• Shutter Lag and Cycle Time: Very good shutter response, average cycle times. Thanks to its hybrid phase-detect/contrast-detect autofocus system, the C-8080 Wide Zoom is very responsive to the shutter button. Its shutter lag of 0.55-0.58 seconds is faster than that of the Canon Pro1, roughly equal to that of the Nikon Coolpix 8700, within the slower end of the 0.25-0.69 second range of the Sony DSC-F828, and slower than the 0.39-0.45 second range of the Minolta A2. Its cycle times are average for its class, faster than those of the Nikon Coolpix 8700, but slower than those of the Canon Pro1, Sony DSC-F828 and Minolta A2. Like all its 8-megapixel competition except the Pro1, the 8080 doesn't buffer its RAW shots, so is rather slow in that mode.

  • Battery Life: Excellent battery life. Thanks to its surprisingly low power drain and a beefy LiIon rechargeable battery, the C-8080 Wide Zoom has excellent battery life, with nearly 3.5 hours of run time in its worst-case power drain mode. (Also surprising is that its power consumption with the EVF enabled is actually slightly higher than when using the larger rear-panel LCD.) I couldn't measure its current drain in "sleep" mode, because the camera wouldn't sleep when running from the external power terminal that I was using to measure the power. I've found in the past though, that Olympus cameras tend to power down very well when sleeping. I still recommend purchasing a second battery along with the camera, to handle long outings, but the C-8080's battery life is good enough that most users will probably find a single battery sufficient.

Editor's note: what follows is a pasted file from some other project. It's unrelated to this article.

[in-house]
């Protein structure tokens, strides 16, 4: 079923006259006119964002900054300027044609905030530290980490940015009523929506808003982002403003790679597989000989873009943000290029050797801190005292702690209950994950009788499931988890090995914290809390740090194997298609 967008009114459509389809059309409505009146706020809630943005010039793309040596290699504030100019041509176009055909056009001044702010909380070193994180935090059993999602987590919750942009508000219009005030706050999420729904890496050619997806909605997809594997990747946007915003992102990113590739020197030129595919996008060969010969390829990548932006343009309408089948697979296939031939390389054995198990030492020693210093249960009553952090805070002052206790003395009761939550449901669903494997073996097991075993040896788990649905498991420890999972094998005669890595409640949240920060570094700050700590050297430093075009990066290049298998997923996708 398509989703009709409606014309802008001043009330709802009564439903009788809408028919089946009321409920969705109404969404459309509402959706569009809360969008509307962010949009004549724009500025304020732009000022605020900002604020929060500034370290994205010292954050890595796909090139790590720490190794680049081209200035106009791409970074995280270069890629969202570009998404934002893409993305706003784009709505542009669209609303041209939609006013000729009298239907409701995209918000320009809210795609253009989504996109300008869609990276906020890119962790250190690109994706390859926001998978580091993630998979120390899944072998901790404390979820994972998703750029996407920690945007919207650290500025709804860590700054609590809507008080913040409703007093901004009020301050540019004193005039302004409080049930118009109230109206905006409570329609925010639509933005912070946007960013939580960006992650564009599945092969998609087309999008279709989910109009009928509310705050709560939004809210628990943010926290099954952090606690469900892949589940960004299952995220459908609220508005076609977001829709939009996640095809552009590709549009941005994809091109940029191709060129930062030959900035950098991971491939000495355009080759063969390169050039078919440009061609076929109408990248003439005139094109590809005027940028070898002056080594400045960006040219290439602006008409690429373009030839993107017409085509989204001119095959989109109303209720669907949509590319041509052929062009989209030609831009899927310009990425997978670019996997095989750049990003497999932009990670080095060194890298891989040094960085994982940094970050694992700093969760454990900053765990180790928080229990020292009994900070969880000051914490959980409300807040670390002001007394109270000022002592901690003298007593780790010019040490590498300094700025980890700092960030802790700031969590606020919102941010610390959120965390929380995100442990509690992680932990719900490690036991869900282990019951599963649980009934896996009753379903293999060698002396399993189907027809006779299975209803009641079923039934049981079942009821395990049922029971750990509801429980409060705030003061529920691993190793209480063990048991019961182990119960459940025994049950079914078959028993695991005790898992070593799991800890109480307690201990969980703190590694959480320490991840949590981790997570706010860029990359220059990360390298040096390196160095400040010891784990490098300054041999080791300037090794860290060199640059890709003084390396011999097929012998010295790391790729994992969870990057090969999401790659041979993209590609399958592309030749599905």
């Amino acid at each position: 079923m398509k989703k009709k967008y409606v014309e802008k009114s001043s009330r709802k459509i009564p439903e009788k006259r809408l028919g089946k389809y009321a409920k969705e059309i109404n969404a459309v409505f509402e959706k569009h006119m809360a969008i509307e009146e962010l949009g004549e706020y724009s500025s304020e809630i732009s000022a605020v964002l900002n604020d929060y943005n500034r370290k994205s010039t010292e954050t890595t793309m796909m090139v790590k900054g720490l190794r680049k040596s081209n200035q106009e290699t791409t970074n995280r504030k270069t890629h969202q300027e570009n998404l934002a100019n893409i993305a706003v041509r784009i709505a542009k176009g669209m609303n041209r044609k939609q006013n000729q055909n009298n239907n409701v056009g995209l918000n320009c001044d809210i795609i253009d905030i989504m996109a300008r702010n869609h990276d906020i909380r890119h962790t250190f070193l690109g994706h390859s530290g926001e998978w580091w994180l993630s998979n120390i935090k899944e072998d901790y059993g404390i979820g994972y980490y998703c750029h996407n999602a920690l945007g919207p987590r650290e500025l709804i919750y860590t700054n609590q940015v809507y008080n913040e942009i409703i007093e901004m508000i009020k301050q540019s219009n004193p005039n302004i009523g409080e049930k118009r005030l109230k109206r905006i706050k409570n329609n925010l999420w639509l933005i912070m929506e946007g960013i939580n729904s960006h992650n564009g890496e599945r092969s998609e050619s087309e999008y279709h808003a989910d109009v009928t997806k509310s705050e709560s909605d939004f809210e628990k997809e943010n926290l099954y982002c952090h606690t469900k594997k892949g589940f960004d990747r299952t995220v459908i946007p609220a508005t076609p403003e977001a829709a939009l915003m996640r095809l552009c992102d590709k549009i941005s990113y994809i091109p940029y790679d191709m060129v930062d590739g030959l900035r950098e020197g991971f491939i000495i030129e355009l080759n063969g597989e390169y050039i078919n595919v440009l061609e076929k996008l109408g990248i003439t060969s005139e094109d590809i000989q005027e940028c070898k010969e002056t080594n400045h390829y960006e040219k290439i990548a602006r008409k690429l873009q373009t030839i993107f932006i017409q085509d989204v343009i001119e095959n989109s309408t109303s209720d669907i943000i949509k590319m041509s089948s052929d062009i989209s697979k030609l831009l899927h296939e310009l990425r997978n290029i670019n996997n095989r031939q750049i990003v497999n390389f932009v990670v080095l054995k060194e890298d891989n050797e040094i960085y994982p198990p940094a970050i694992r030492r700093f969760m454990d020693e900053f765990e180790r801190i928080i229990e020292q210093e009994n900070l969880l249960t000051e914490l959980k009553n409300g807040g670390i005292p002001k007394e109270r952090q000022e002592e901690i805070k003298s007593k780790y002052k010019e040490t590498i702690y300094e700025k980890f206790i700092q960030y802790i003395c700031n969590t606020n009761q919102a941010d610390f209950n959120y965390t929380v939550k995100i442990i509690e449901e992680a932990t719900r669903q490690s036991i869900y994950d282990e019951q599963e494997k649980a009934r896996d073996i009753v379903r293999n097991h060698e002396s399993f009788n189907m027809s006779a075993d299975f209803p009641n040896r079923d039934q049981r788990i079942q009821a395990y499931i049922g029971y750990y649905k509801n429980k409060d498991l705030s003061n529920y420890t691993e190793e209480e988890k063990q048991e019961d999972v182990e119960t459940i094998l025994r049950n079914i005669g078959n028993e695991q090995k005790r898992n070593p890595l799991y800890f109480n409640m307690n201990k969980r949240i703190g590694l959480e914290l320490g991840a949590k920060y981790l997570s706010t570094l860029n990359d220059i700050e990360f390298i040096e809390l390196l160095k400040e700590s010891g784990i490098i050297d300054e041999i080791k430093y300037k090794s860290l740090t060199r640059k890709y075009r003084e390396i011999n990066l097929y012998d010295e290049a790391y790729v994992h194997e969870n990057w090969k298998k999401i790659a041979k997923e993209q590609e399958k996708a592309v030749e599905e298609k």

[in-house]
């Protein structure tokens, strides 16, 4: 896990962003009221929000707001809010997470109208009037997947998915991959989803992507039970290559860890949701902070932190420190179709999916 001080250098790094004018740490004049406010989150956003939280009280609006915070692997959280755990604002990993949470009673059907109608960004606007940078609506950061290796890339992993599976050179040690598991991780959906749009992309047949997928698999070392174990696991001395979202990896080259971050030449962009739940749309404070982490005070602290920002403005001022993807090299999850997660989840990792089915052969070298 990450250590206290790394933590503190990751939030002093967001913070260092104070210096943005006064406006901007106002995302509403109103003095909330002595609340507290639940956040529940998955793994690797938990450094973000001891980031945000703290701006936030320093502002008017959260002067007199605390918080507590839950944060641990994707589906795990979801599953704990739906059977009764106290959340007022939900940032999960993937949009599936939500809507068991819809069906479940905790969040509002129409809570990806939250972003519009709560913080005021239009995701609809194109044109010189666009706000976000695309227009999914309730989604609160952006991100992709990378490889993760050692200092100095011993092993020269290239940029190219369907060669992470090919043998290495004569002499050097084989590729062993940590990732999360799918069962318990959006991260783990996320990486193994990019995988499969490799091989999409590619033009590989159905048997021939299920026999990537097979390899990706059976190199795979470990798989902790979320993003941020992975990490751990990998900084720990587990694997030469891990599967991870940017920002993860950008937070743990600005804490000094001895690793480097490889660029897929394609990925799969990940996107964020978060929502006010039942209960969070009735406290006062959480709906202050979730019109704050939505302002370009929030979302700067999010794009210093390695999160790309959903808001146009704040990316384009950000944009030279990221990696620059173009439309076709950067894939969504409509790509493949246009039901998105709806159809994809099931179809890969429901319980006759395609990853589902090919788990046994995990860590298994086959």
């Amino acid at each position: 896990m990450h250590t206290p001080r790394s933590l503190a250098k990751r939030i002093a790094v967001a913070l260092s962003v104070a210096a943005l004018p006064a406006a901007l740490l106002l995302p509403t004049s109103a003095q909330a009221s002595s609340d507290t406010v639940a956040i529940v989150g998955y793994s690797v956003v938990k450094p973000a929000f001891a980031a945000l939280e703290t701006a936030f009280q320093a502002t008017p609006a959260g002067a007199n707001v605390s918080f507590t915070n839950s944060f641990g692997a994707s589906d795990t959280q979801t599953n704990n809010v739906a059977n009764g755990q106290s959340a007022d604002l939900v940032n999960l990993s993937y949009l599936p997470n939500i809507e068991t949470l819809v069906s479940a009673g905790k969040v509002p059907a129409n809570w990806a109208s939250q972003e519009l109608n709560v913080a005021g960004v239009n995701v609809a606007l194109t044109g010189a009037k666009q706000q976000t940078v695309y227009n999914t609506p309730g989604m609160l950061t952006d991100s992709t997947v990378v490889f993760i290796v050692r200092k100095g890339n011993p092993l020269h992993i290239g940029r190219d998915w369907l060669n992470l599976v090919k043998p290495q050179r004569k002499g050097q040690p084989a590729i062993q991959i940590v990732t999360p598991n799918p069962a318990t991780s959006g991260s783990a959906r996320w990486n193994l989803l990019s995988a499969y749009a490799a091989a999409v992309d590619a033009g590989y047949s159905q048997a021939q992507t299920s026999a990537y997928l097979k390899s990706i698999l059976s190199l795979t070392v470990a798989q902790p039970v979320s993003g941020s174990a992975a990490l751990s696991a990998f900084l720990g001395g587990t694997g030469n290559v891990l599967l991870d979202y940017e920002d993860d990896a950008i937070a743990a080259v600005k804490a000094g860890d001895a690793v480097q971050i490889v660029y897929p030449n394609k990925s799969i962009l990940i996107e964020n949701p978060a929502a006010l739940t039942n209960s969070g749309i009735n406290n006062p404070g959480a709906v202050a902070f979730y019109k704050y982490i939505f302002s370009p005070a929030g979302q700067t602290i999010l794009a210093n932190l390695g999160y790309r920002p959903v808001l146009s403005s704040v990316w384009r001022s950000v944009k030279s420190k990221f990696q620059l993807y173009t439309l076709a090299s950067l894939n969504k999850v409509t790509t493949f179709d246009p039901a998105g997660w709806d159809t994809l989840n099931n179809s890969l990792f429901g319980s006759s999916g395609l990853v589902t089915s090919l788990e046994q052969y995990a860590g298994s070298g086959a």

Field Test - How it feels to shoot with
From start to finish, the C-8080 is a "prosumer" camera model that feels and behaves more "pro" than "consumer". While physically a fairly large camera, it's very comfortable to hold in the hand, and its controls are well-located and easy to use once you get used to them. While it's possible to hold one-handed, the weight of the large lens and the rubber grip encircling it encourage a two-handed grip, which also works best with the control arrangement as well.

The C-8080 is also a fast and responsive camera, with good shutter lag numbers, and cycle time performance. In particular, there's no "penalty" for hitting the shutter button too quickly after the previous shot, a personal peeve of mine with many cameras. While shooting, focusing is very fast and sure-footed, and a bright AF-assist illuminator lets the focus system work in dim surroundings as well.